In all honesty, I don't know how to begin this post. In fact, I've written about 5 opening sentences, paused, then deleted each one -- none of them have felt like they strike the right opening chord. So, I figure I will just get straight to the point:
I've decided to stop running while pregnant.
It's a decision I've been wrestling with all week, and really if I'm being completely honest, a decision I have been slowly fighting for several weeks. My list of reasons to quit at this point is not necessarily long or particularly compelling, and it can probably be summed up in a few simple words: It has simply become too hard. Hard in the sense that I no longer look forward to it, and it has not been providing me with the sense of satisfaction and accomplishment that it long has. Instead, it has begun to feel like a chore, something I dread. So, I know that it is has ceased to provide me with what I need, and usually gain, from running.
Admitting all of this to myself, and to you, is incredibly difficult, and deciding to quit at this point has flooded me with a complexity of emotions; this evening when I sat down to talk it over with Jerry, I literally found myself bawling about how guilty I felt about reaching such a decision. "Why?" he asked me.
"Because I feel like a quitter, like I couldn't finish a race. I feel like a failure."
"What kind of race do you think you're participating in?" he asked. "You're not competing with anyone but yourself, and you have run for 32 weeks of your pregnancy; you're the fittest preggo I know! You should feel proud of yourself for sticking with it as long as you have. There is nothing for you to feel bad about."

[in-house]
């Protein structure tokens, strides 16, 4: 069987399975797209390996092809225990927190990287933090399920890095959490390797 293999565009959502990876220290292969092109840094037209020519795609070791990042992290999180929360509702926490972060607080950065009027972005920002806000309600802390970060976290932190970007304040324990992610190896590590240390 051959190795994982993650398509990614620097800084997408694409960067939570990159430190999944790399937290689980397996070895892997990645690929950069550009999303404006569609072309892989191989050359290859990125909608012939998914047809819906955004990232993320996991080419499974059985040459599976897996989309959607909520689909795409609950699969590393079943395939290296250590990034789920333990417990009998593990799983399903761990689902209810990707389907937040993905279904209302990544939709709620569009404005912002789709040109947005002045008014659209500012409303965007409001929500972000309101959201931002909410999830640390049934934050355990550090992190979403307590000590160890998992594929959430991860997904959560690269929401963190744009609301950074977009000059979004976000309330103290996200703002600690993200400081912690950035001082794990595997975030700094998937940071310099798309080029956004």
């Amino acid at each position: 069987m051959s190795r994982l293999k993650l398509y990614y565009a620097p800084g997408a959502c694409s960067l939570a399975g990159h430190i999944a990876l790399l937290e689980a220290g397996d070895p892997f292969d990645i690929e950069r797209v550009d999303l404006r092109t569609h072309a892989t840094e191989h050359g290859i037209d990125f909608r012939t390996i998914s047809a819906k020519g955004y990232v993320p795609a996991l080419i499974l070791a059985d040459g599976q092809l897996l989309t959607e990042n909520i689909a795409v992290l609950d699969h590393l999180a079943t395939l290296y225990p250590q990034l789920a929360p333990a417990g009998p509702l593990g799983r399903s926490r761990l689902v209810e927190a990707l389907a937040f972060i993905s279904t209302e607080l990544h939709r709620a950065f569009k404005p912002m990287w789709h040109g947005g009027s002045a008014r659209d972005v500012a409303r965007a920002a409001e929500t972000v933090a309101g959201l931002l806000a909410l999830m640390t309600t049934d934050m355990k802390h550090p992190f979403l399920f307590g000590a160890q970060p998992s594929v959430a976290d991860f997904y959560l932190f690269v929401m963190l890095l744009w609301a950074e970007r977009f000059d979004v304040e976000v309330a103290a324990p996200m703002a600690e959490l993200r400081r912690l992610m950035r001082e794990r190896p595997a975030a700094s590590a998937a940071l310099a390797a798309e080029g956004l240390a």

I know he's right, and I'm extremely thankful to have such a supportive husband, but I still feel the same mixture of emotions that DNFing a race has left me with in the past: frustrated and disappointed in myself, but also incredibly relieved.
"You're just choosing to take a sabbatical from running," Jerry told me. "In a few months, you'll be back at it. So, you're not quitting; you're just giving yourself a break."
So, I guess he said it best: I've decided to take a running sabbatical. I still plan on remaining active by continuing to walk regularly and keep up with my twice weekly pre-natal yoga, and no fears, I don't plan on taking a blogging sabbatical to go with the running sabbatical.
There. That's that. Just like I didn't know how to begin this post, I really don't know how to end it, and I'm feeling emotionally spent. I guess that means it's time for my book and then bed, and hopefully after a night's rest, I'll feel less conflicted about my decision. Nighty-night.